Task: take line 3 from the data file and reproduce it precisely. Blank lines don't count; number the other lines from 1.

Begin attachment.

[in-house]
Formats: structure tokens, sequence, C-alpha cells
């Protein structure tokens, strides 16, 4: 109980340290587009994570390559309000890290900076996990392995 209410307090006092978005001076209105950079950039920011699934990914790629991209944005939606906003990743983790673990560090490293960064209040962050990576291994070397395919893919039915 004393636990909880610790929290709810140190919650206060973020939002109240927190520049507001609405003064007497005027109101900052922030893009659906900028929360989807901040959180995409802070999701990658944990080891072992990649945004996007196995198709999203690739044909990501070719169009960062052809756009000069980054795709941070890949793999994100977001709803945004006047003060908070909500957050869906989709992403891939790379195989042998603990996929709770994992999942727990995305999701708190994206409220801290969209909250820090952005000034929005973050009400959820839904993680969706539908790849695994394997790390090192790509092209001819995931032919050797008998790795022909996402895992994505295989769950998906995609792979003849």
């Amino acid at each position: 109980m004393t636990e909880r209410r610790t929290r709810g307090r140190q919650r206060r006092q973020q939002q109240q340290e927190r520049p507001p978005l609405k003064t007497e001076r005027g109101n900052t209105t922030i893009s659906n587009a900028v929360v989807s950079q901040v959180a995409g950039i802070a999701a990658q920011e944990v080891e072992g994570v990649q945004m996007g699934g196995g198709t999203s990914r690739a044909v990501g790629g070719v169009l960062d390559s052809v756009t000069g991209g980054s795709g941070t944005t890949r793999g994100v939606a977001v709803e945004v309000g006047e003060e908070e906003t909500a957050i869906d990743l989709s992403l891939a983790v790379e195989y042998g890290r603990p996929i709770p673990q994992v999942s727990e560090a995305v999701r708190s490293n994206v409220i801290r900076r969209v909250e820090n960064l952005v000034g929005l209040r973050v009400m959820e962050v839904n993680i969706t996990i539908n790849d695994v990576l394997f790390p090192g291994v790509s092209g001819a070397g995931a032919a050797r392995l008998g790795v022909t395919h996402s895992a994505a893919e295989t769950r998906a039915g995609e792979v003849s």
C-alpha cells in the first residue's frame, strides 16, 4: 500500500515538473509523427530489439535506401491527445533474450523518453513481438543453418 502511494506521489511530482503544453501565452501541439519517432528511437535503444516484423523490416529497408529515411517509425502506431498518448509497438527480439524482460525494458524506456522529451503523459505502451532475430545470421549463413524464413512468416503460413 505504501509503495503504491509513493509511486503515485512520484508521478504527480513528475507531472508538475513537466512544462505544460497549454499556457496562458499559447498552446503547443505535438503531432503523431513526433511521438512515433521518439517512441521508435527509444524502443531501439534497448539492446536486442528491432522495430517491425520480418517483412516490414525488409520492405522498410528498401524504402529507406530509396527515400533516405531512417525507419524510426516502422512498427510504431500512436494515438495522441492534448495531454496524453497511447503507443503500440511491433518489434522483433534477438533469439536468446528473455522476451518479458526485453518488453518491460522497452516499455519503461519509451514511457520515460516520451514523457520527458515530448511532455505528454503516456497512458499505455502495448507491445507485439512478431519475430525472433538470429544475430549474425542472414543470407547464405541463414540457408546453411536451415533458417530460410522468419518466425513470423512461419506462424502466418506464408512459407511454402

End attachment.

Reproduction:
């Protein structure tokens, strides 16, 4: 109980340290587009994570390559309000890290900076996990392995 209410307090006092978005001076209105950079950039920011699934990914790629991209944005939606906003990743983790673990560090490293960064209040962050990576291994070397395919893919039915 004393636990909880610790929290709810140190919650206060973020939002109240927190520049507001609405003064007497005027109101900052922030893009659906900028929360989807901040959180995409802070999701990658944990080891072992990649945004996007196995198709999203690739044909990501070719169009960062052809756009000069980054795709941070890949793999994100977001709803945004006047003060908070909500957050869906989709992403891939790379195989042998603990996929709770994992999942727990995305999701708190994206409220801290969209909250820090952005000034929005973050009400959820839904993680969706539908790849695994394997790390090192790509092209001819995931032919050797008998790795022909996402895992994505295989769950998906995609792979003849």